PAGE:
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Managerial Ability Rated Top Factor in Assessing Presidents

Managerial Ability Rated Top Factor in Assessing Presidents

Story Highlights

  • 37% say managerial ability is most important in evaluating president
  • In 1990s, majorities said managing government was most important
  • Republicans less likely than previously to say moral values are important

WASHINGTON, D.C. -- Americans are most likely to say a president's ability to manage the government is the biggest factor in their evaluations of him, of three possible leadership characteristics. Thirty-seven percent choose government management, while 29% say the president's issue positions are most important and 21% say his moral values. This division is similar to what Gallup measured during George W. Bush's presidency but is significantly less tilted toward managing government than was the case during Bill Clinton's years in office, when majorities selected this trait.

Line graph. Americans’ ratings of the importance of managing government in evaluating the president have declined since 1996.

With the decline in perceived importance of managing the government between the Clinton and Bush presidencies, the percentages citing moral values or issue positions as most important increased. Gallup did not ask the question during Barack Obama's presidency.

The latest results are based on a July 30-Aug. 5 poll. President Donald Trump currently has a 41% job approval rating among all U.S. adults.

Republicans, Democrats and independents choose a president's ability to manage the government over the other dimensions as most important. At 42%, Republicans are more likely than other groups to choose managing the government, and they are least likely to choose moral values (14%). One in four Democrats and independents say moral values are most important.

Most Important Factor in Evaluating How a President Is Doing His Job, by Political Party
  Managing the government Issue positions Moral values
  % % %
Republicans 42 33 14
Independents 35 30 24
Democrats 34 25 24
Gallup, July 30-Aug. 5, 2018

Republicans Put Less Emphasis on Moral Values in Trump Administration

Republicans' current criteria for evaluating presidents differ from what they have been in the past. Most notably, the 14% who say moral values are most important in how they view a president is down sharply from the 36% who said this in 2002, when George W. Bush was president, and is significantly lower than the roughly 25% who did so under Bill Clinton in the 1990s. Results from a May 2018 Gallup poll underscore this shift, finding fewer Republicans now than in the 1990s saying it is important for a president to provide strong moral leadership.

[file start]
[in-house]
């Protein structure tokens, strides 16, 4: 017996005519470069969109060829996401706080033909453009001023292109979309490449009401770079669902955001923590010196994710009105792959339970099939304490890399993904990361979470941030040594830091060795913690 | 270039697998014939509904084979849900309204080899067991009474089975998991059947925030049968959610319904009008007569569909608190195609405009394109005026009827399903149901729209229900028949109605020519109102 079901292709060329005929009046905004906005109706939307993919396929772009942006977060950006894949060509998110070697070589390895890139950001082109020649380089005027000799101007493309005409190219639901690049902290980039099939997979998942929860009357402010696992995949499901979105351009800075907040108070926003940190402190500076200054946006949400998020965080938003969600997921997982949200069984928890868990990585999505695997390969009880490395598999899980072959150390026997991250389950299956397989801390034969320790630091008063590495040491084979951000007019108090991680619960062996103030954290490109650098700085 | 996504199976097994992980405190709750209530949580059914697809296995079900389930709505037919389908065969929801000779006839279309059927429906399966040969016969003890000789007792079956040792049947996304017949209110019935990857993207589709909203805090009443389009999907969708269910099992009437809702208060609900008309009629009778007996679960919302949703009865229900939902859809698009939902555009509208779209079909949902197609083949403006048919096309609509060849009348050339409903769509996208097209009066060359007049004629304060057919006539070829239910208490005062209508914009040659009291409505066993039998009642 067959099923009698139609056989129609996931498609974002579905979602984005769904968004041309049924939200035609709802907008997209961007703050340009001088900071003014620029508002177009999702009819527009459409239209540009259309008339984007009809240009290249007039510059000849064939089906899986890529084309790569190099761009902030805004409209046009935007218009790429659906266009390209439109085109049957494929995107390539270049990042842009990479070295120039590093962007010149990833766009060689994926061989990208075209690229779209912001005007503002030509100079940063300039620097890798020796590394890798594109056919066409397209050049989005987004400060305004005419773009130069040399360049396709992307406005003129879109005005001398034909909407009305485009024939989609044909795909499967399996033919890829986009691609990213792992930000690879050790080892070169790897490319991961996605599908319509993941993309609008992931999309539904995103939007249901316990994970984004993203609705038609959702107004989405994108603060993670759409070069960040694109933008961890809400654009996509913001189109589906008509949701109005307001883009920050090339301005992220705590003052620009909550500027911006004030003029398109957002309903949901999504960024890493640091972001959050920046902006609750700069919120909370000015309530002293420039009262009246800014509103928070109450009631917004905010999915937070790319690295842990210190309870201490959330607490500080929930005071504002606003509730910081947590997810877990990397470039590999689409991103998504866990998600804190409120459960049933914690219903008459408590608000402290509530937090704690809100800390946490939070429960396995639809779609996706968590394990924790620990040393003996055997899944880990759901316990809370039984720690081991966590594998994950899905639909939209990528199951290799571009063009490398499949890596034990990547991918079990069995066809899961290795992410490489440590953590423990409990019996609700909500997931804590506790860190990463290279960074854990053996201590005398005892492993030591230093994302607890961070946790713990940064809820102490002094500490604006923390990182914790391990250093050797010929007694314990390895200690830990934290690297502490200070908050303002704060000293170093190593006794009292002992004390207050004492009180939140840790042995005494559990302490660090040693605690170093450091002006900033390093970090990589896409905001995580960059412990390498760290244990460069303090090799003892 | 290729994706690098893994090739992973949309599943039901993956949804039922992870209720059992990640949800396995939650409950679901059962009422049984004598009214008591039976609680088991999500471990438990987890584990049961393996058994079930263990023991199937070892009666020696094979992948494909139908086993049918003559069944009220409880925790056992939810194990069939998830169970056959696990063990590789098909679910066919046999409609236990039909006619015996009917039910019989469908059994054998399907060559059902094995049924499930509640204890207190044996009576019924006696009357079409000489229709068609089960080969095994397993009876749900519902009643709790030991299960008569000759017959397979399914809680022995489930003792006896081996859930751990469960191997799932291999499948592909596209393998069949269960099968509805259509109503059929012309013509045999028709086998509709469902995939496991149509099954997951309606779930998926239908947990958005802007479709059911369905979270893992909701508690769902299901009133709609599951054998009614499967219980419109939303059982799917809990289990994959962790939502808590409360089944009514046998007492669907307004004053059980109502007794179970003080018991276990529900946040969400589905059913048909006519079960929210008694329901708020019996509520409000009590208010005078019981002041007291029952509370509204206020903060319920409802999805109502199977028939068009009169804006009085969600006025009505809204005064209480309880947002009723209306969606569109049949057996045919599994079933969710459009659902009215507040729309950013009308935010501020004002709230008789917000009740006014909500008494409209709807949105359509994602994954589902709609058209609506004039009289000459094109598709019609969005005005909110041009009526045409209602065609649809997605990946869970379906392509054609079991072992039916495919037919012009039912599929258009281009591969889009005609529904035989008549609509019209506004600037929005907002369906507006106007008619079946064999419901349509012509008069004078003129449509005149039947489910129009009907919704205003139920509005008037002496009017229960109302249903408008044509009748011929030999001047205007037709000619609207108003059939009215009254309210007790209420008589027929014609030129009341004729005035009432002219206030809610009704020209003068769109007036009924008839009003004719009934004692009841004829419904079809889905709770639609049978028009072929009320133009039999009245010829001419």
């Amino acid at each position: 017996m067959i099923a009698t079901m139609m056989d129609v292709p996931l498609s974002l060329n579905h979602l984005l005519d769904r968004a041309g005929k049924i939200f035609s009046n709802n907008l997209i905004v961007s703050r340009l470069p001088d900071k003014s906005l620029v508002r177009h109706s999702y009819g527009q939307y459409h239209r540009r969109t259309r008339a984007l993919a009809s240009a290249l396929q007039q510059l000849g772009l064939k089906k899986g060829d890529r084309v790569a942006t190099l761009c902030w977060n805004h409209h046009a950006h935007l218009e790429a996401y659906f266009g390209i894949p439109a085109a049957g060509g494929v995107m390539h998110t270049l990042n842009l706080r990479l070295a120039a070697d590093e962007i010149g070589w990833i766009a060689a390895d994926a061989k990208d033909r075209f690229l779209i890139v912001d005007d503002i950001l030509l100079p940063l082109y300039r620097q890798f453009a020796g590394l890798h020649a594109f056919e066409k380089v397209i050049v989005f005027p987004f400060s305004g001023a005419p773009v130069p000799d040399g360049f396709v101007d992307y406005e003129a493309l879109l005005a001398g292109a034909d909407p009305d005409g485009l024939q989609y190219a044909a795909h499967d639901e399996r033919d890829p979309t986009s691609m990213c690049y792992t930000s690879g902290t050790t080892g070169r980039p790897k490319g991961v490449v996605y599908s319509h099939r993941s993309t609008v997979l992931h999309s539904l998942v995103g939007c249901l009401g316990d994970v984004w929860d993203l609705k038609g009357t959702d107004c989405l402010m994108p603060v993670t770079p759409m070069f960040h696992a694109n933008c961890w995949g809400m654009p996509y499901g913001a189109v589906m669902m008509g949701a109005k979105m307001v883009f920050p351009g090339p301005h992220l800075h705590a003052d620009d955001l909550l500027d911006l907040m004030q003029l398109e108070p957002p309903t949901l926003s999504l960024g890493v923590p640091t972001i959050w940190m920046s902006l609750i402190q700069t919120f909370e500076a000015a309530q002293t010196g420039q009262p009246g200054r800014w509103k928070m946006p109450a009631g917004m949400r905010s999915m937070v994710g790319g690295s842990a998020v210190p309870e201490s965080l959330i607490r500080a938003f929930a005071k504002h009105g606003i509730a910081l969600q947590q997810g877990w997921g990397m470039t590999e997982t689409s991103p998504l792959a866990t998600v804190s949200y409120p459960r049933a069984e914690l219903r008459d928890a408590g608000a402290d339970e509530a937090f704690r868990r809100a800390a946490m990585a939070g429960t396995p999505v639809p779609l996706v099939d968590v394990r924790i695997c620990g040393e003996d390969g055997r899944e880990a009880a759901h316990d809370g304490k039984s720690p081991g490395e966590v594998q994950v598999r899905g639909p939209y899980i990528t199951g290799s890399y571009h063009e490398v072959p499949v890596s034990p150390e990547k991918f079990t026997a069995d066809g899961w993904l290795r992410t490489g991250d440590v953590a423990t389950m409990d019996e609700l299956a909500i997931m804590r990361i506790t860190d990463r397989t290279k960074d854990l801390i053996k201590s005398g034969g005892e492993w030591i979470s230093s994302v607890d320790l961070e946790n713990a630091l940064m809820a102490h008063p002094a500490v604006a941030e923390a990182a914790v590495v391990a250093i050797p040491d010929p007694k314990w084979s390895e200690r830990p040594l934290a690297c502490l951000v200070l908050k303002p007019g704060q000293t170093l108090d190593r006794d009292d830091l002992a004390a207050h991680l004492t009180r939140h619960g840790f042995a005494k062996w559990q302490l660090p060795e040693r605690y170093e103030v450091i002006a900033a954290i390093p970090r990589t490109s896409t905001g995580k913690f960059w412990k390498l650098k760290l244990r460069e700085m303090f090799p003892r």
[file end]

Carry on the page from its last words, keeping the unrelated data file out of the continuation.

Meanwhile, the 33% of Republicans assigning the greatest importance to issue positions is the highest for the group to date by 11 percentage points. Republicans who may have reservations about Trump's leadership style or the controversies surrounding him may gravitate toward saying his stance on issues is more important, given their likely agreement with Trump's views on taxes, abortion and immigration.

The 42% of Republicans who say a president's ability to manage the government is paramount in evaluating his performance matches the average for the three polls conducted between 1996 and 2002.

Most Important Factor in Evaluating How a President Is Doing His Job, by Political Party, Over Time
  Managing the government Issue positions Moral values
  % % %
2018 42 33 14
2002 32 19 36
1998 45 18 27
1996 48 22 23
2018 35 30 24
2002 36 29 23
1998 53 25 15
1996 55 20 18
2018 34 25 24
2002 44 29 17
1998 64 23 8
1996 50 28 15

At the same time that Republicans are putting less emphasis on moral values, Democrats are placing more emphasis on that dimension than they did in the past. This is also consistent with the May survey that found an increase from the Clinton years in the percentage of Democrats saying it is important for a president to provide moral leadership.

Democrats are much less likely now to emphasize a president's ability to manage the government than they were under Bush and, especially, Clinton.

These party shifts provide some evidence that Republicans' and Democrats' criteria for evaluating presidents are influenced by the relative strengths and weaknesses of the sitting president. Democrats, who were inclined to support Clinton, gave more weight to managing the government and less to moral values when he was presiding over a strong economy but was tainted by personal scandals. Republicans appear to minimize the importance of moral values under Trump but said these were more important than the other factors when Bush was president.